ANCHORAGE, Alaska — Across the Bering Strait, Robert Soolook can easily see the looming hulk of the neighboring Russian island where some of his relatives used to live before they were forced to relocate to the Soviet mainland at the start of the Cold War.
"It's always a reminder, each and every day," Soolook, an Inupiat Eskimo, says of the view from Little Diomede Island. Less than three miles away is Big Diomede Island, but it might as well be thousands of miles from his village, Diomede, because it is strictly off-limits, patrolled by Russian border guards.
Now Soolook and other residents from his tiny village want to resurrect ties with their relatives or at least connect with their descendants, thanks to National Park Service grants totaling more than $83,000.
Before World War II, indigenous people from both sides traveled freely between the two rocky islands for hundreds of years. Soolook had not been born yet when many indigenous people living in Russia's nearby Chukotka region had to abandon settlements like the one on Big Diomede.
Soviet authorities ordered the 25 to 30 remaining inhabitants to move to the Yup'ik Eskimo village of Naukan in Chukotka in 1948, when the so-called political ice curtain was put in place. That new community was closed a decade later as the Soviets shut down more sites nearest to the Soviet-U.S. border. The former Big Diomede residents were forced to move again, dispersing among various communities.
Today, all that remains on Big Diomede are Russian meteorologists and troops staffing a border guard station established on the island in 1941, the year Russia entered World War II.
It's been more than 20 years since Soolook, 49, visited several long-lost cousins as part of two separate expeditions to Chukotka accomplished after U.S./Russia relations began to warm in the 1980s. He hopes to be among those going again.
The latest attempt to visit is being coordinated by a travel company, Anchorage-based Circumpolar Expeditions, which focuses on western Alaska and the Russian Far East. One of the main goals is to travel to Chukotka communities with Diomede elders next year to visit relatives, according to company president Tandy Wallack. Another goal is to invite the Russian relatives to ultimately travel to Little Diomede for a reunion either next year or in 2017, according to Wallack, who envisions festivities featuring traditional dancing, storytelling and Native foods.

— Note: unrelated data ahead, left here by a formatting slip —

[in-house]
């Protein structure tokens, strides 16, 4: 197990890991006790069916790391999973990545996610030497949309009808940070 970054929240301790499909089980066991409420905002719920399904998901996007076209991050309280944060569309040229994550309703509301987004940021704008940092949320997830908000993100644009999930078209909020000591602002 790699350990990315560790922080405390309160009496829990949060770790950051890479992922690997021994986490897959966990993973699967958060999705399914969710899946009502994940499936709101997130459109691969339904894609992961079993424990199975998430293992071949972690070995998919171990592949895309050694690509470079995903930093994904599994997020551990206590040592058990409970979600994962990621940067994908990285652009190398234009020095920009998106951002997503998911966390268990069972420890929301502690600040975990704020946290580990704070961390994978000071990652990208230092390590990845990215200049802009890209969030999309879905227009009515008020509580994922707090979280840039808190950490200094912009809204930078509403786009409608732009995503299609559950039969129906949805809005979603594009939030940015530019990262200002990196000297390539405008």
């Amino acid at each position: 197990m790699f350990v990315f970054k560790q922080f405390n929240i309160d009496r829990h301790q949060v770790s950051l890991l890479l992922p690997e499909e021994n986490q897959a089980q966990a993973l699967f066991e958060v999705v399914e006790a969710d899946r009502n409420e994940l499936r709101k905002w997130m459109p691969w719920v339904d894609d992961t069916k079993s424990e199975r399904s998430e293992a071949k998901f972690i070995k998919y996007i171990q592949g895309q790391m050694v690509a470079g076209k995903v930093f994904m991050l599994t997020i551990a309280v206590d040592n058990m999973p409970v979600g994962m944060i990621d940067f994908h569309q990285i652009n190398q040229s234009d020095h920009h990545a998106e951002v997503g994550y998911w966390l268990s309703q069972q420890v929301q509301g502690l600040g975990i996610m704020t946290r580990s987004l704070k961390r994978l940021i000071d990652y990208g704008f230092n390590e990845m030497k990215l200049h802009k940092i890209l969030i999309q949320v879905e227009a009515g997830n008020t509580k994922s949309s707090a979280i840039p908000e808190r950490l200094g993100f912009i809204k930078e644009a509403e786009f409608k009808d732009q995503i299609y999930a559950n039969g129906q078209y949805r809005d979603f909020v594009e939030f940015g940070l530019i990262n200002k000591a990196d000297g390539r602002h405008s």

"I think the concept is a really good one — reuniting people, sharing information about how they're connected," said Janis Kozlowski, manager of the National Park Service's Shared Beringian Heritage Program.
Wallack said the idea first emerged when she was working on another Little Diomede project in 2008. A resident asked if she could help find relatives connected with Big Diomede.
"My first thought was, how could I say no?" Wallack said. She told the resident she would do what she could and asked her to send a list of what relatives she knew about.
After the Soviets established control over Big Diomede in the 1920s, most of the inhabitants moved to the smaller island, leaving behind only about a dozen people. Most were members of one family headed by a man who went by the name of Agayeghaq. That tiny population had more than doubled by the time of the Cold War displacement, according to an account by Smithsonian Institution anthropologist Igor Krupnik.
In a phone interview, Krupnik said the Diomede reunion project might have been more doable two years ago, before U.S. and Russia relations cooled. Taking a large contingent of people to Chukotka will require a substantial level of Russian cooperation, a necessity that's difficult to predict, according to Krupnik. But Little Diomede residents are running out of time.
"The youngest person who may remember life on big Diomede is now 75 years of age, and there are very few elders of that age in Chukotka," Krupnik said.
The project has been slow in materializing since the first grant was awarded in late 2013. It involves the time-consuming process of obtaining official permissions to travel from the two countries, as well as passports for Little Diomede residents. It also involves matching old Native names with modern families and arranging for Russian interpreters for those who no longer know the common Native language once shared by the Diomeders on both islands.
From Soolook's point of view, reconnecting with his Russian relatives would be a way to honor his late mother as well.
"That would help her in heaven," he said.